Our research interests are the neuroprotective and anticancer effects of medicinal plants. Current research is focus on the studying the underlying mechanisms of the neuroprotective and anticancer activities of the crude extracts and pure compounds extracted from the medicinal plants. In addition, the molecular modeling and computer aided drug design are carried out to study the antiaging and anticancer compounds isolated from natural products.
Staff: Dr. Somchai Yanarojana
Room: Pr 515
Staff: Dr. Somrudee Reabroi
Drug/xenobiotic metabolism and pharmacogenetics
The current research is now focusing on drug and xenobiotic metabolism both in vitro and in vivo (human) and developing in vitro-in vivo extrapolation approach. The study includes characterization the impact of drug-drug and drug-herb interactions on drug safety and efficacy. The research also focuses on the studying genetic polymorphisms of drug-metabolizing enzymes and other genes that influence drug response and toxicity.
Staff: Dr. Porntipa Korprasertthaworn
Laboratory for nitric oxide and malaria research
Our interest is focused on biology of nitric oxide and its metabolites including dysregulation of nitric oxide metabolism in diseases including thalassemia and cancer. Nitric oxide is primary measured by the chemiluminescence methods. In addition, we have cultured the cancer cell line and primary endothelial cells.
Glia cells: inflammation and cancers
Our research interest is focused on astrocytes, the most abundant glia cells in the brain. In physiological state, astrocytes are responsible for maintaining neuronal function. After activation by neuronal injuries, infections, toxins or inflammatory cytokines, reactive astrocytes produce proinflammatory cytokines and other mediators, causing neuronal damage and neurodegenerative disorders. Our current research studies effects of heavy metals and proinflammatory cytokines on cell survival, oxidative stress and production of chemokines and matrix metalloproteinase. We aim to identify novel targets that reduce inflammation and oxidative stress. We use human astrocyte cell lines as models and several techniques including MTT assay, LDH assay, dichlorofluorescein assay, real time PCR, ELISA, zymography and Western blotting. Another research interest of our laboratory is cancer pharmacology in glioma and breast cancers. Our main interest is the angiogenesis process, which is responsible for cancer survival and metastasis. Our goal is to detect prognostic markers to detect cancer progression and find lead compounds to prevent angiogenesis.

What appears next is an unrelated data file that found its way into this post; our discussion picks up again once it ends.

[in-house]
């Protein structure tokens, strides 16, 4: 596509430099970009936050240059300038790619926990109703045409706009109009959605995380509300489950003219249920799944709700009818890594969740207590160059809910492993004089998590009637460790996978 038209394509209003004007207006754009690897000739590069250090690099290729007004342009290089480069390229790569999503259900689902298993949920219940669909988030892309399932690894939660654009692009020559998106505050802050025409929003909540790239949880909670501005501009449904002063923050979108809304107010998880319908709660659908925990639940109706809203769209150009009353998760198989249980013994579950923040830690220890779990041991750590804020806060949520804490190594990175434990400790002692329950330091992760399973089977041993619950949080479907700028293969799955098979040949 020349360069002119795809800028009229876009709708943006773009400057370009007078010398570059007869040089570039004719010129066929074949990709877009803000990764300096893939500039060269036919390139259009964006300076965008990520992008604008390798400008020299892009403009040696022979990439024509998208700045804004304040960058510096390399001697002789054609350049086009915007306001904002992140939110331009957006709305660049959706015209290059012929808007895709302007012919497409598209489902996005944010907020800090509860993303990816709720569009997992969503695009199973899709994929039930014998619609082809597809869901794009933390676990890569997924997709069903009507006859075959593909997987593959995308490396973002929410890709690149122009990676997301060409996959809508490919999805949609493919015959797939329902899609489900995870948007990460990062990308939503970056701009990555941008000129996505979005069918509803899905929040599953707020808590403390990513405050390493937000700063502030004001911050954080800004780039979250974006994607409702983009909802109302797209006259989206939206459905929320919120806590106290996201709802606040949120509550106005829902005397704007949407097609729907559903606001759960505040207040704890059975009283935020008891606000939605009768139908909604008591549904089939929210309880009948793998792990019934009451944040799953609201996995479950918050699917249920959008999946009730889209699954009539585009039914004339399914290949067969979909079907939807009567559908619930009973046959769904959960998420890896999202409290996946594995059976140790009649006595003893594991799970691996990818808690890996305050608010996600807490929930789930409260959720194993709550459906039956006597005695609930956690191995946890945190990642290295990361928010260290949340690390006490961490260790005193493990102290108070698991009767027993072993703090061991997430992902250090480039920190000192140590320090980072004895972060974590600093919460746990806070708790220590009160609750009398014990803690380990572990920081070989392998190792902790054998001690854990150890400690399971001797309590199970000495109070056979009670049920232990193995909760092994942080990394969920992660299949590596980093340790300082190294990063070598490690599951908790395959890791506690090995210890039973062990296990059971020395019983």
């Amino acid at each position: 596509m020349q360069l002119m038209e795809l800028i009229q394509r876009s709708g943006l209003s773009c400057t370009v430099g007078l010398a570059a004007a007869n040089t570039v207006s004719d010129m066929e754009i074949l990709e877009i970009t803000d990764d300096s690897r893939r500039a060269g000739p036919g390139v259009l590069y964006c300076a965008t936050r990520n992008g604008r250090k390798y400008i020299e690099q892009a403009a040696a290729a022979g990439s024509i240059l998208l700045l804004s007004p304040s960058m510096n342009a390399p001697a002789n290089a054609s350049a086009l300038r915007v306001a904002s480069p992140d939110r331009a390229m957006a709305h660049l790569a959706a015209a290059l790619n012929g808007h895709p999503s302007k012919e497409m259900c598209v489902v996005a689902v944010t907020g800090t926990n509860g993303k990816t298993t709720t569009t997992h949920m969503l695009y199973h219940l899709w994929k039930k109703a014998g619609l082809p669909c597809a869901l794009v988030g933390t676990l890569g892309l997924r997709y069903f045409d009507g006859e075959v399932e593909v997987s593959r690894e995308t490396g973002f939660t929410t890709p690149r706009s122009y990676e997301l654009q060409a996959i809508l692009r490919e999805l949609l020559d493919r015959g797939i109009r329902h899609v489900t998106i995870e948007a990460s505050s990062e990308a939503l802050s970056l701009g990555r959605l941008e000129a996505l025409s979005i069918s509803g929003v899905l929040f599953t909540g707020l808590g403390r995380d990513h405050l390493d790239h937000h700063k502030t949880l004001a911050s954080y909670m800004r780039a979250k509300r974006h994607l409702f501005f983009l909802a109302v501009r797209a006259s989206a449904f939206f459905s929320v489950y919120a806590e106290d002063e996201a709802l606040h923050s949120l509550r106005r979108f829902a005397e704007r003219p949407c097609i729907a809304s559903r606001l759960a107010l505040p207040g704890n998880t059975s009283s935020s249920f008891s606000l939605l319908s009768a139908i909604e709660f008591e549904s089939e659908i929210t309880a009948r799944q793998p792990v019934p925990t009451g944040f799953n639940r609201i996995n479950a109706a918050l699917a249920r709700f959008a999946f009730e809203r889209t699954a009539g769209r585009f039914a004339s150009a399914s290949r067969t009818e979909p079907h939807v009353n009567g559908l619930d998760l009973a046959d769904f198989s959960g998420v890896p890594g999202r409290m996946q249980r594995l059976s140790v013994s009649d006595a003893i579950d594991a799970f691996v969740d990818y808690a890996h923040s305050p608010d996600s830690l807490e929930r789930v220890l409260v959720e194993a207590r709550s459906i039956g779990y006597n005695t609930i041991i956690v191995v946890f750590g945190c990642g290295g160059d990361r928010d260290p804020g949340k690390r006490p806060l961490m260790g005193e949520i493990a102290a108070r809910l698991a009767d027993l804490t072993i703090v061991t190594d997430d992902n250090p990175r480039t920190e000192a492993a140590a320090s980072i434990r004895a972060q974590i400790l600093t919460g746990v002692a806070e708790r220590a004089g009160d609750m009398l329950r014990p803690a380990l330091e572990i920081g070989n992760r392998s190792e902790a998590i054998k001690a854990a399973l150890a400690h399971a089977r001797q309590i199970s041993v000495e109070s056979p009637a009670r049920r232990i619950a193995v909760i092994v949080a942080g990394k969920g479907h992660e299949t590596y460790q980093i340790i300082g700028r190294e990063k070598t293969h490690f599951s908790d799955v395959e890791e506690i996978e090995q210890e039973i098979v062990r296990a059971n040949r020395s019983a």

Acute Myeloid Leukemia
Wnt signaling plays a critical role in cell fate and differentiation decision during embryogenesis and in hematopoietic stem cells. Aberrancy in its regulation resulting in a reactivation of β-catenin signaling which is essential in the leukemic transformation of normal progenitor cells and self-renewal property of leukemia stem cells (LSCs). Our laboratory focuses on the effects of Wnt activity, particularly the canonical β–catenin pathway, in leukemia cell lines. We use multiple complementary techniques including flow cytometry to study surface proteins, intracellular transcription factors, and cell cycle, real-time PCR, and apoptosis assay using Annexin V. Our current goal is to determine the benefits of Wnt-pathway manipulation in the treatment of acute myeloid leukemia.
Staff: Asst. Prof. Kran Suknuntha